Steve Shives demonstrates the stupidity of Christian Apologetics, and gives some great debunking of it.

I've been a fan of Steve Shives's work into reading and interpreting Christian Apologetics in a rationalist manner.

Steve is a very rational person and he pretty much destroys most of Christian Apologetics.

Here is Steve's appraisal of "I Don't Have Enough Faith To Be an Atheist" by Norman L. Geisler and Frank Turek. He exposes the writer's biases, bigotry and naivety.

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Comment by Dyslexic's DOG on January 9, 2015 at 11:20pm

True Joan,

Much of science took place in Catholic basements and vineyards as they thought scientific knowledge and research would help them find god, as well as produce the best wine.


I chose that particular reading of Steve Shives, because Turek and Geisler cover almost the entire scope of current apologetic arguments, from Intelligent Design to the Ontological Argument, so Steve gives his debunking on all those arguments.

It also touches on the presuppositional argument which as Steve points out is entirely circular and nonsensical, so it is an argument that can be entirely dismissed and doesn't warrant a rational reply.

Some theists may be stupid enough to use it though, but for the most part, I ignore it, or state, I presuppose the existence of Thor, and assert you cannot have knowledge of thunderstorms without a belief in Thor.

Moi: Have you knowledge of and witnessed a thunderstorm?

Theist: Yes

Moi: Then you must believe in Thor.

Theist: I believe in Jesus, not Thor.

Moi: Ahh, but you must secretly believe in Thor, otherwise you would not know thunderstorms, so, you just deny your belief in Thor, to not appear irrational.

It's the same argument, an absurd circular reasoning, assertion from ignorance.

Comment by Joan Denoo on January 8, 2015 at 6:53pm

OOPPSS poorly formed sentence. It should read:

People can laugh at education, and find others that dismiss education as confirmation of their bias.

Comment by Joan Denoo on January 8, 2015 at 6:47pm

I haven't watched Steve's video here, yet. And want to give you my impression before I watch Steve's response. 

Frank Turek, to me, reads like he is a very angry adolescent that has been spoiled outrageously by his mother and father and expects the world to give him a living. Now, to watch Steve's opinion. 

I watched 1 of 16. I am not surprised Steve comments about Turek's dismissal of education and disregard for the professor who didn't know the answer about whether god existed or not. The job of a professor is to pass along what is known, and engage in a search of the unknown. Everyone I knew who taught at the college or university level searched for answers to unanswered questions.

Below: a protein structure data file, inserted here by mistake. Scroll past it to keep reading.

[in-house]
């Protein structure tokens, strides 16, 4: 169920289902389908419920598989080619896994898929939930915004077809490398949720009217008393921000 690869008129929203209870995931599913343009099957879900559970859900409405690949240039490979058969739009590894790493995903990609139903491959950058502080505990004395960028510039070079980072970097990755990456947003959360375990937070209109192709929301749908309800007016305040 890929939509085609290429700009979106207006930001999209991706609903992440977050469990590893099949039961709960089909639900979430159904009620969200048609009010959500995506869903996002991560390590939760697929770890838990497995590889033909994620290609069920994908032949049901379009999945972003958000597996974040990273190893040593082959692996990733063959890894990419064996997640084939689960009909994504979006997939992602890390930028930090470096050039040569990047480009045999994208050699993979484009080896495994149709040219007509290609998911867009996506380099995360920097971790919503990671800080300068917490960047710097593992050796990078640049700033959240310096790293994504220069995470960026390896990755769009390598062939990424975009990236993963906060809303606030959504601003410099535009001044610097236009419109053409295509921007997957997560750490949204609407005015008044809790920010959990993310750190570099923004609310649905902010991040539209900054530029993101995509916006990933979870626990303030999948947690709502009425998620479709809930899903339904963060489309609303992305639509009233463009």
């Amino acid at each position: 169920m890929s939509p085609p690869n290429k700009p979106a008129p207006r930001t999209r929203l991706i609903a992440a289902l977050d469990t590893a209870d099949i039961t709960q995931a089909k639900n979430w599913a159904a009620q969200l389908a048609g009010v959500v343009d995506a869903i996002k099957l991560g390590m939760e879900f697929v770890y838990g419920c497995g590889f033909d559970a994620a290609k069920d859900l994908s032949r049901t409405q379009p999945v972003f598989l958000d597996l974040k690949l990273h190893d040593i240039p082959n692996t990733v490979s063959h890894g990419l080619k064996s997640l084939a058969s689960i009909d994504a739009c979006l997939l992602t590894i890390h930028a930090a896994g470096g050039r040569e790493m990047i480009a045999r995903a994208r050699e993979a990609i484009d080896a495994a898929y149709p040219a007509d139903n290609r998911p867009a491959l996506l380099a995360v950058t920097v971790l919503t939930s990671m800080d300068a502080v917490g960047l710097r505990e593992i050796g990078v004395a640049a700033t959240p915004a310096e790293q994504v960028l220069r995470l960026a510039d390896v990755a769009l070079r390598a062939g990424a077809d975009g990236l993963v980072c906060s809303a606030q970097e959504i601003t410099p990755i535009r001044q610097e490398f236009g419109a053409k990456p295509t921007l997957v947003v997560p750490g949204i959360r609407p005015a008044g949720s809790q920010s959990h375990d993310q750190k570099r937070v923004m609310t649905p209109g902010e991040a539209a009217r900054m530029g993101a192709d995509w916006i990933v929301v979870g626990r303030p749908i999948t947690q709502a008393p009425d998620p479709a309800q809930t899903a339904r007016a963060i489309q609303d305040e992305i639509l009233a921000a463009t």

For me, education was to discover why individuals behave the way they do, then why organizations function as they do, then how to be a change agent for individuals, relationships, and systems. In the process, I became aware of the motivators at each level that I would not have known at a lower level of learning. I could have gone through life repeating the behaviors of those who went before me. People can laugh at education, and find others that dismiss education to confirmation their bias. In reality, at least as I see it. It requires ignorance to maintain and perpetuate the status quo. It takes thinking at a deeper level to make breakthroughs at all levels of performance. 

Comment by Loren Miller on January 8, 2015 at 3:57pm

Of course.  Kevin Sorbo was purely a straw-man atheist, and any atheist who can be bothered to think about WHY they are atheist would see it in a second.

This is a point Steve has made repeatedly, too - that these books are NOT aimed at atheists, but at believers, as a means of reassuring them that they have it right, and it doesn't take long reading one to recognize that sorry fact.

Comment by Dyslexic's DOG on January 8, 2015 at 3:51pm

I like how the whimsical professor (Kevin Sorbo) in the movie, fails to cover even the most basic refutations of those arguments presented by the first year student.

Essentially demonstrating to any rational viewer that the professor character's knowledge has been seriously limited by the writer, so as to make him appear befuddled and defeated.

Had Steve Shives written the professor's part, that student's head would be spinning and he would have to find his seat and shut-the-fuck-up or look like a total lunatic to the rest of the class.


Comment by Loren Miller on January 8, 2015 at 3:43pm

I've noticed that as well.  There are the occasional "innovations," such as the "roadrunner argument" which Steve notes in one of the books he's reviewed (though I can't remember which one), but when it comes to christian apologetics, there really doesn't seem to be any new thing under the sun.

When you consider that their holy book hasn't changed in any meaningful fashion since it was first written down, I can't say that I'm surprised.

Comment by Dyslexic's DOG on January 8, 2015 at 3:39pm

Though Loren, the Movie "god Is Not Dead" defeats itself, much of the apologetics used is exactly the same as "I Don't Have Enough Faith To Be An Atheist", which sort of covers all current apologetic arguments.  I watched the arguments in the movie and there is nothing different.

Steve will be repeating much of what he said in this series.

There is nothing new in apologetics, so I think Steve has pretty much covered all he is likely to encounter, with only subtle differences in how the authors approach those apologetic arguments.

But, essentially, they are all the same brand of Nonsense.

Comment by Loren Miller on January 8, 2015 at 11:23am

Steve has great game as it comes to dismantling christian apologetics.  He's currently working on Rice Broocks' God's Not Dead ... and two chapters in, Mr. Broocks is NOT holding up well!



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